The UK housing market, which emerged from the initial lockdown to the pandemic, is the strongest in years, fueled by a stamp duty, low interest rates and a collective re-evaluation of the quality of life, brokers said. (On July 19, the UK lifted almost all legal restrictions on social interactions, despite the number of cases continuing to grow and Prime Minister Boris Johnson forced to self-isolate after his government's health minister tested positive for Covid-19.)
The first six months of 2021 were the best-selling Transactions ever recorded by Rightmove, a leading real estate website. The company reported this week that the average asking price of properties coming to the market hit a record high of 338,447 pounds sterling ($ 466,000) in June, the fourth straight month of record averages.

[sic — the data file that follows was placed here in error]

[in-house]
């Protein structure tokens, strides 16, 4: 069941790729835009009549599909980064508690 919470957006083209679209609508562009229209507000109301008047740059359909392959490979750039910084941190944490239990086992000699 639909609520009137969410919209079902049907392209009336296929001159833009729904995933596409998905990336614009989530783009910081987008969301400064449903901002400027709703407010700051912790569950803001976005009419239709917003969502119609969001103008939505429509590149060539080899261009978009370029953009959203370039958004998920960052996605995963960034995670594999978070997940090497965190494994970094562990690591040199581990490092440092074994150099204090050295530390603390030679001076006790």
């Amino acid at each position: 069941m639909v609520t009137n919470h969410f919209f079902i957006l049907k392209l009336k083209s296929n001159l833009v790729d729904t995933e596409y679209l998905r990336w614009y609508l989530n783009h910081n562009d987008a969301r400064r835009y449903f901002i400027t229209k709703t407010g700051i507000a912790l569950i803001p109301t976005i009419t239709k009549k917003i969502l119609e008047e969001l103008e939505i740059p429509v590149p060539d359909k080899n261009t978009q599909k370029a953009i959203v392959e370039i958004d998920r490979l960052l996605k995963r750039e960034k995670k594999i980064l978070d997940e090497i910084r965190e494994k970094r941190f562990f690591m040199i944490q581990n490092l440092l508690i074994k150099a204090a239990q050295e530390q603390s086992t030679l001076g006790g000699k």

"The stamp duty exemption has shaped the market more than anything this year," said Tom Bill, UK residential research director at brokerage firm Knight Frank.
About last year, the first £ 500,000 ($ 688,000) on a home purchase was exempt from tiered tax, which ranges from 2 percent to 12 percent of the purchase price. The “tax exemption” expired on June 30, but an extension with a lower threshold is underway. Bill said he expected the lower end of the market exception to have the biggest impact, but even wealthy buyers rushed to do deals in prime central London in June, with Knight Frank seeing a record number of deals.
“It set the pace across all price ranges,” he said.
The average retail price in England was £ 271,000 ($ 373,000) in May, up 9.7 percent year over year, according to the latest data from the Office for National Statistics. London had the highest average house price of any region at £ 498,000 ($ 685,000), but the lowest annual price growth of 5.2 percent.